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Village Council— Closing in on police mission

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At its Sept. 8 meeting, Village Council moved forward on two key items related to local policing: ACE Task Force participation and the crafting of a policing vision statement.

As a step toward deciding whether to renew the village’s participation in the ACE Task Force, Council members agreed to hold a discussion of the issue at a special session on Oct. 22 at 7 p.m. Council determined that the discussion will feature two “pro” perspectives, from Chief David Hale and ACE head Bruce May, and two “con” perspectives, from lawyer Ellis Jacobs and one other person to be identified.

Council member Marianne MacQueen proposed including a fifth perspective, that of a drug counselor or social worker with insight into drug issues in the region, but other Council members felt a tighter focus on ACE Task Force participation was needed.

The Village currently pays $10,500 for participation in ACE, a multijurisdictional policing unit charged with tackling large-scale illegal activity. One officer from the Yellow Springs Police Department is assigned full time to ACE. Payment to renew participation is due around the first of the year, Chief Hale said, noting that funds come from seized asset money, but withdrawal from ACE can happen before then.

“If we choose to pull a body from ACE, we can [do so] at any time,” he said.
Council members also came closer to finalizing a vision statement for local policing, crafted with extensive community input. Council President Karen Wintrow highlighted the need for a single “visionary” sentence to preface the statement. Council members also discussed replacing a reference to the local Black Lives Matter group with language that more specifically acknowledges the need to address tensions that exist between African Americans and local police.

Council plans to bring a revised version of the statement to vote on Oct. 5.
Also on the subject of local policing, Talis X addressed Council during citizens’ comments about a recent incident of what he characterized as “aggressive” treatment by a YSPD officer. The incident had been previously described by Yolanda Simpson in comments to Council and a letter to the YS News. Talis X stated that police harassment was a “pain I’ve lived with since I was 13 or 14 years old.”

In other Village Council business:
• Melissa Vanzant was sworn in as assistant Village manager. Vanzant previously served as finance director for the Village.

• Representative Rick Perales provided a brief legislative update, which highlighted budgetary issues and monies available to local governments.
The Local Government Safety Capital Grant Program is a fund of $20 million awarded to local governments for vehicles, equipment or other systems relevant to public safety. Two million is earmarked for implementing recommendations from the Ohio Task Force on Community–Police Relations. Police training is included in the fund, Perales stated. Wintrow advised Chief Hale and Assistant Village Manager Vanzant to look into opportunities for training-related grants from the fund.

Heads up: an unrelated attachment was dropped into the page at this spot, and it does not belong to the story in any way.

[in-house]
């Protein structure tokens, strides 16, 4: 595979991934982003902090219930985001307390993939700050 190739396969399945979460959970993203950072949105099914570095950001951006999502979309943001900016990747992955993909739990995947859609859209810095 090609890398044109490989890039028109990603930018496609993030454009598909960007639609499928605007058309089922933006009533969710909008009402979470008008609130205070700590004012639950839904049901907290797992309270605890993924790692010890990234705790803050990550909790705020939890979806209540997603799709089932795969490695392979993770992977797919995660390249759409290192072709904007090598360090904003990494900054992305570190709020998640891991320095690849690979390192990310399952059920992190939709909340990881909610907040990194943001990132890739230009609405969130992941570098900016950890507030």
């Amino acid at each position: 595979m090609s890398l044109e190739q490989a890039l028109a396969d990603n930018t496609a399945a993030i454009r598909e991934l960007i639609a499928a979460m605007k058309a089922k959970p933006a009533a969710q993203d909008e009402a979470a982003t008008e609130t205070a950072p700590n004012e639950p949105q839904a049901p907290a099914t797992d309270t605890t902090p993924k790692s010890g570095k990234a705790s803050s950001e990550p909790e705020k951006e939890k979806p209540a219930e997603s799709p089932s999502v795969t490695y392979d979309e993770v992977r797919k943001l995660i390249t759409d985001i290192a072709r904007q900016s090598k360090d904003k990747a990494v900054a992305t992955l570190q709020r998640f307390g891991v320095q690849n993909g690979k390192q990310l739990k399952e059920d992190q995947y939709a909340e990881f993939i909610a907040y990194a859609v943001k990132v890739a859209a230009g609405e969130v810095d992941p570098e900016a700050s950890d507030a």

Regarding the biennial Capital Budget, Rep. Perales stated that a portion of the 2016 budget may be allocated to projects of local and regional interest around a particular theme (e.g., arts/entertainment, infrastructure). The 2016 theme and other requirements have not yet been announced.

• On the subject of local government, Council brought to Rep. Perales’ attention concerns regarding three local candidates disqualified from running for Village Council based on petition errors and discrepancies. Rep. Perales said he would inform himself further about the issue, including looking into a new policy that bars the Board of Elections from offering candidates help when submitting petitions.

• In a 4–1 vote, Council agreed to disseminate the Village’s revised public art policy to local artists. Council member Gerald Simms dissented. “It’s the same document in substance,” said Council member Brian Housh, liaison to the Public Art Commission. “We’ve streamlined it and made it more user-friendly for artists.” A vote on formally accepting the policy is planned for an upcoming meeting.

• Council unanimously approved the Planning Commission’s recommendations to vacate two sections of Village streets — East North College and East Herman — that run through the Antioch College campus and no longer function as streets.

• Council unanimously approved the Greene County mitigation plan for natural disasters. Approval makes the Village eligible to apply for funding to both Greene County and Federal Emergency Management Agency (FEMA) in the event of a natural disaster.

• In honor of the inauguration of Dr. Algeania Warren Freeman as Wilberforce University’s 20th president, Council unanimously approved a resolution declaring Sept. 25 as Wilberforce Day in the Village.

• Regarding the upcoming Village Manager evaluation process, Council clarified that citizen comments can come in any form, but only those comments made verbally to individual Council members may be considered confidential. Citizen input provided on the comment form or by email are part of the public record and therefore not confidential.

• Prompted by a citizen report of a drone over Yellow Springs High School brought forward by MacQueen, Council briefly discussed the legality of drone technology and what enforcement powers, if any, local police possess. Village solicitor Chris Conard noted that drones are an “evolving area of the law” that some communities are poised to regulate. Village Manager Patti Bates stated that the citizen report most likely related to a radio-controlled device, not a drone. The Village has not taken a position on the use of drones.


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